11/23/2012 05:18 EST | Updated 11/23/2012 05:26 EST

Vacation Time In Canada Shows Disparity Between Provinces, According To Expedia Survey

Description "A family relaxes on Kokanee Creek Provincial Park's famous sandy beach." | Source National Scenic Byways Program - http:// ...

In British Columbia, you can see the Rockies, a stellar view of the Pacific Ocean and also meet some of the least vacation-devoid Canadians in the country. Expedia's 10th Annual Vacation Deprivation Study, an online survey that looks at Canucks' vacation time ranks B.C. as the province with workers most likely to use up all their paid leaves.

When it comes to taking time off, British Columbians showed the greatest turnaround, switching from the most vacation-deprived province in Canada in 2003 to the least-deprived for 2012. The 2003 study showed 41 per cent of participants from B.C. said they did not use up all their vacation time. Now that number has dropped to 13 per cent, the lowest of anywhere in the country.

The province's next door neighbour didn't fare much worse, with 15 per cent of participating Albertans not fully utilizing their vacation days, down from 33 per cent in 2003. Atlantic Canada came in third, with 18 per cent of those surveyed saying they left vacation days on the table. Both Ontario and Quebec followed suit, and 21 per cent of those surveyed said they had unused vacation days.

As for the most vacation-deprived region, that title belonged to the Prairies. Twenty-five per cent of respondents from the region admit to taking less vacation time than they were given. This year still marks an improvement, as vacation deprivation was at 35 per cent in 2003.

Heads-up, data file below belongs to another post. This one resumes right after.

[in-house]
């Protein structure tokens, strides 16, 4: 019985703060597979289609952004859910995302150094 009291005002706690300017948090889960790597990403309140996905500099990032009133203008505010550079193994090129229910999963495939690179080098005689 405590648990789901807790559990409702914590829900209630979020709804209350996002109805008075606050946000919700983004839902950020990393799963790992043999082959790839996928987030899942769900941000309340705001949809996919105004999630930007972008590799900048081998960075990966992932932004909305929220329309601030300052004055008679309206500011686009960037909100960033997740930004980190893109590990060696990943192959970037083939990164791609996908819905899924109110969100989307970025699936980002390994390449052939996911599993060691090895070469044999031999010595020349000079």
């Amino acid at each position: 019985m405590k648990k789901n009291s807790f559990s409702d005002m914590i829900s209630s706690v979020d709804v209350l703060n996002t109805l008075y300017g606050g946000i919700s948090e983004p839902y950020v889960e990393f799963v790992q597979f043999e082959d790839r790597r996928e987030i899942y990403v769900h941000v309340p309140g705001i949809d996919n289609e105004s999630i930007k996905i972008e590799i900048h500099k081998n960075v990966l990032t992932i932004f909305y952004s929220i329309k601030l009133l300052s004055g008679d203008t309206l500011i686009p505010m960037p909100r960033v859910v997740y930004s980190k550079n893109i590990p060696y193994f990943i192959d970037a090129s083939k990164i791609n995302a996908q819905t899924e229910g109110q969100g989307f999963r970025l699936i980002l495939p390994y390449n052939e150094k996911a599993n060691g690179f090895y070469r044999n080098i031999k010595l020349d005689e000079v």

On a national level, the survey found 81 per cent of Canadians take full advantage of their given vacation time, up from 67 per cent a decade ago. However, mobile phone and technological advancements have also made Canadians more prone to working while on vacation. Around 59 per cent of Canadians are unable to ditch their emails or voicemails while on holiday.

Stress and wellness expert Beverly Beuermann-King says it's this reluctance to detach from work that could prove harmful to Canadians.

"Too much work and not enough play can result in negative physiological, physical and behavioural issues. Time away from work, especially stress-free time on vacation, is essential to maintaining mental and physical health, as well as relationships with friends and family," says Beuermann-King in an interview with Canadian Living.

Canadians are not alone in their workaholic ways either. According to an American Expedia study of the same nature, Americans not only took less time off from work, but also received fewer vacation days in 2012 compared to the previous year — down from 14 to 12., reports MoneyNews.

The average Canadian on the other hand, receives 15 vacation days, but like Americans, the biggest obstacles standing between them and time off are travel costs according to Expedia.

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